Primary candidates make final push for votes
Published 11:01 pm Saturday, April 29, 2017
Candidates in Tuesday’s Democratic primary for municipal offices are making their final appeals to the voters as they move into the last days before voters go to the polls to select the party’s nominees for Mayor and North and South Ward aldermen.
The polls will be open Tuesday from 7 a.m. to 7 p.m.
Three candidates are seeking the Democratic nomination in the primary for mayor, incumbent George Flaggs Jr., District 3 Warren County Supervisor Charles Selmon and Mitchell Dent, a former Vicksburg police chief and deputy chief. The winner will face independent candidates Darryl Hollingsworth, Jennifer Thomas and Willie Robinson in the general election June 6.
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Two candidates, North Ward Alderman Michael Mayfield and assistant city clerk John Carroll, are seeking the Democratic nomination for North Ward Alderman, and will face former Vicksburg police investigator Troy Kimble June 6.
South Ward Alderman Willis Thompson is unopposed in the Democratic primary for South Ward Alderman, and will face District 54 State Rep. Alex Monsour June 6. Monsour is the only Republican running for office.
Flaggs said he has programs to meet voters during the final days and will be at the Bobby Rush show and crawfish boil Sunday at the pavilion at City Park.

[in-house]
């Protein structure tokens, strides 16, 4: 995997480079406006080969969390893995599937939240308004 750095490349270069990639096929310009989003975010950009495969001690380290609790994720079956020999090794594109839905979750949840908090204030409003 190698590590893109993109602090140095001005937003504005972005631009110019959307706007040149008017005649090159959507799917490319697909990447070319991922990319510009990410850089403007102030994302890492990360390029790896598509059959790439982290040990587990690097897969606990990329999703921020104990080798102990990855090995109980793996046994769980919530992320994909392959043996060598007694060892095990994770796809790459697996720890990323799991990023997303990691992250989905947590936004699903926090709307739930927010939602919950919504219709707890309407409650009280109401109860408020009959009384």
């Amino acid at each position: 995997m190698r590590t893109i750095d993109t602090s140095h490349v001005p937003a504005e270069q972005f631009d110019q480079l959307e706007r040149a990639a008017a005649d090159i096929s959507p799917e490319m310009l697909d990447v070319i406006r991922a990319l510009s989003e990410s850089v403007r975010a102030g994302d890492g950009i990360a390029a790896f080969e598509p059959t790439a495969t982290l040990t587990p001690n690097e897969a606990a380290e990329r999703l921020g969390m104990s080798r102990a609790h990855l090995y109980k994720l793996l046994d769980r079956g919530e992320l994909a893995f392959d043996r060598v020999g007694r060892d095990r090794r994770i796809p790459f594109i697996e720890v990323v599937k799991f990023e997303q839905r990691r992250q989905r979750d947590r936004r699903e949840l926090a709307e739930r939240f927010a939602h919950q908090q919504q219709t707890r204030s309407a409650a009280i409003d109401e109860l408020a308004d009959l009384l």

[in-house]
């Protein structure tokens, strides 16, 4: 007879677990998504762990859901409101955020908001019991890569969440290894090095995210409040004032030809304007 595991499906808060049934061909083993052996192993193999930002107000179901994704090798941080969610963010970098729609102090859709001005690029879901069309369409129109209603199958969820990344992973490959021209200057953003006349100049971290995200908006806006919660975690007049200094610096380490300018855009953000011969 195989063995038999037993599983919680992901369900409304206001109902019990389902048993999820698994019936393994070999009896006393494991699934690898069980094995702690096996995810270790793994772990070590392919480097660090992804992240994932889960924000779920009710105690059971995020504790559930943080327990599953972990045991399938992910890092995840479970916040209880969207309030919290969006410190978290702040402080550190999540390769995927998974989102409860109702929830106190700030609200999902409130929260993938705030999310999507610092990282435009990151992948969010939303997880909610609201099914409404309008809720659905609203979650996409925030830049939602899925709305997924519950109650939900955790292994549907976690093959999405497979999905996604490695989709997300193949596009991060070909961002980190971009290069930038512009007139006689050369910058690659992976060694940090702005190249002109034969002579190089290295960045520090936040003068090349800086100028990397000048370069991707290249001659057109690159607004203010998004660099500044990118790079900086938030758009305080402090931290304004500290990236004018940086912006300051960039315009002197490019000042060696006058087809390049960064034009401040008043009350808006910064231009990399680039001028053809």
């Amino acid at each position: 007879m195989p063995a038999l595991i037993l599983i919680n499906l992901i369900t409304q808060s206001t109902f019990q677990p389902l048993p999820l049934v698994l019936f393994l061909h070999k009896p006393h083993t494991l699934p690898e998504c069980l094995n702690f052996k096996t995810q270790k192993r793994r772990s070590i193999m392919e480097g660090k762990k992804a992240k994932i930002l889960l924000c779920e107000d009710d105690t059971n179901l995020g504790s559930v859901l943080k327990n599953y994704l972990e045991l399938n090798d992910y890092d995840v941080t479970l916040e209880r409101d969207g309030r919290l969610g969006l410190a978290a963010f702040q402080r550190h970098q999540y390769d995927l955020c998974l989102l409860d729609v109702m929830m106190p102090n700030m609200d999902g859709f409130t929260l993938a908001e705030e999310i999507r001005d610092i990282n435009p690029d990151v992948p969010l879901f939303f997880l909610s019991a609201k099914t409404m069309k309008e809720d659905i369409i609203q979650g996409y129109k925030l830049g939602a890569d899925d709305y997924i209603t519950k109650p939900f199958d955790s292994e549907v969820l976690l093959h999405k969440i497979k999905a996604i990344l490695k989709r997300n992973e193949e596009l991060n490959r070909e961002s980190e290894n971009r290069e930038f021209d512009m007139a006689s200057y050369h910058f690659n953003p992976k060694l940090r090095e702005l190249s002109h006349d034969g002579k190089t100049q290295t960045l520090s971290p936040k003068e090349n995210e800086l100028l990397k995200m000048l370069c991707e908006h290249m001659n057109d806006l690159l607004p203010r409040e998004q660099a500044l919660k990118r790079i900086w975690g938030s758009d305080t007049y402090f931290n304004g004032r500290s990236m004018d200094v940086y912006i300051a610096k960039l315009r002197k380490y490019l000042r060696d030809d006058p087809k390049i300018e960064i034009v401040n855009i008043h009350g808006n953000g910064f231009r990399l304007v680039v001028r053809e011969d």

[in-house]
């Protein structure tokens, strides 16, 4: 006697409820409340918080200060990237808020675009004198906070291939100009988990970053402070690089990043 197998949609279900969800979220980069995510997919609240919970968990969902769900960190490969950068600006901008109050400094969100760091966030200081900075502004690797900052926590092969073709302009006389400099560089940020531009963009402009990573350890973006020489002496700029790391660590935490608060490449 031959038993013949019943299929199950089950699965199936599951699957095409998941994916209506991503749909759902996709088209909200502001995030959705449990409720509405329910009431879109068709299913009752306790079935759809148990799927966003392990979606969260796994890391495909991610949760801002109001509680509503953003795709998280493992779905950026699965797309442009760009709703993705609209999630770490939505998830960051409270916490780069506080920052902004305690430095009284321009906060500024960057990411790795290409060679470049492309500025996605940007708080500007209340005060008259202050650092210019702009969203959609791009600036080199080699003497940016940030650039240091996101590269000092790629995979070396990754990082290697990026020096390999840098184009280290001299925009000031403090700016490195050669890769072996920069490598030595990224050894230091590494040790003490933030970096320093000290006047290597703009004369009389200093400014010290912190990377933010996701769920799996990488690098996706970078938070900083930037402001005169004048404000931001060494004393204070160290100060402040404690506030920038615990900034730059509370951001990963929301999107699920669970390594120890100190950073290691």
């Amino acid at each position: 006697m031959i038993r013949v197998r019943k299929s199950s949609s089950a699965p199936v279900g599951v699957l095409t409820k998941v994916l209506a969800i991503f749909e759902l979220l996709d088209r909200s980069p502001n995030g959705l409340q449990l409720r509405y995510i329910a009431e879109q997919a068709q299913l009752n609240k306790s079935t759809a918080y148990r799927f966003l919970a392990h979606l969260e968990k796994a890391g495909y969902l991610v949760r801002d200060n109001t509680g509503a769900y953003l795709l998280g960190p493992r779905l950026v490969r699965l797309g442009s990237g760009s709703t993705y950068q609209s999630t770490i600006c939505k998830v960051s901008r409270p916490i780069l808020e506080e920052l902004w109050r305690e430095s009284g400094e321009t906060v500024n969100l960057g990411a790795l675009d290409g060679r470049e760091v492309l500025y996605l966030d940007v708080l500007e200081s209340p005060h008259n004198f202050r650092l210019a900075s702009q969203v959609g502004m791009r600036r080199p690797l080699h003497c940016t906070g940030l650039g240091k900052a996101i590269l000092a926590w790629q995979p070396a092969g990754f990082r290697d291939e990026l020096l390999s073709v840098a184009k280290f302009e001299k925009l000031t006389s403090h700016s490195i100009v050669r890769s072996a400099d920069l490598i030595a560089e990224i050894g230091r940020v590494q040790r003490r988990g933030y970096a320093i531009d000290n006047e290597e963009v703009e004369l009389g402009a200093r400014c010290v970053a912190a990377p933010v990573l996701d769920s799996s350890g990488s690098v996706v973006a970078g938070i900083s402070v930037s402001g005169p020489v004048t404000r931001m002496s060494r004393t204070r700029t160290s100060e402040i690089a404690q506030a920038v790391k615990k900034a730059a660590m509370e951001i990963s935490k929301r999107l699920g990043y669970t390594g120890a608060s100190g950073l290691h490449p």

“We are also doing mail-outs and we’re doing telephone calls and we’re doing canvassing; we’re starting at 8:30 in the morning at LD’s (Restaurant),” he said. “I’ve done everything I’ve done for the last 30 years in politics. I must admit I have more nervousness this time than every before, and I guess that’s because it’s more local for me than every before. I’ve never had to run in a local race like this before for re-election.”
He called his nervous feeling “a good thing for me,” although he added he was concerned in the drop in the voter rolls since the 2013 election.
Other candidates are taking a more traditional approach to the race, taking to the streets to seek support.
Dent said he plans to get out and talk to as many people as he can “and explain our plan and our vision for the city. We’re going to get out and knock on doors.”
“Between now and Tuesday all we’re doing is basically doubling back and hitting the areas we’ve already done, asking people for their support; that’s going to be our agenda for the rest of the week,” Selmon said. “We’re going to work the neighborhoods.”
Mayfield was out visiting voters in the North Ward.
“I’m burning the candle at both ends — wide open,” he said. “A fellow once told me when I got into this, ‘There’s only two ways to run, fast and faster.’ I’ve been fast, now I’m faster.”
He said he planned to continue knocking on doors “until the votes are counted. I don’t stop until the votes are counted.”
“I’m continuing to talk to the people and get the people’s input, and share my vision for the North Ward,” Carroll said. “I’ve got to do the groundwork. I like the feedback I get and the interacting with citizens and getting their input on how to impact not the individual, but the community.”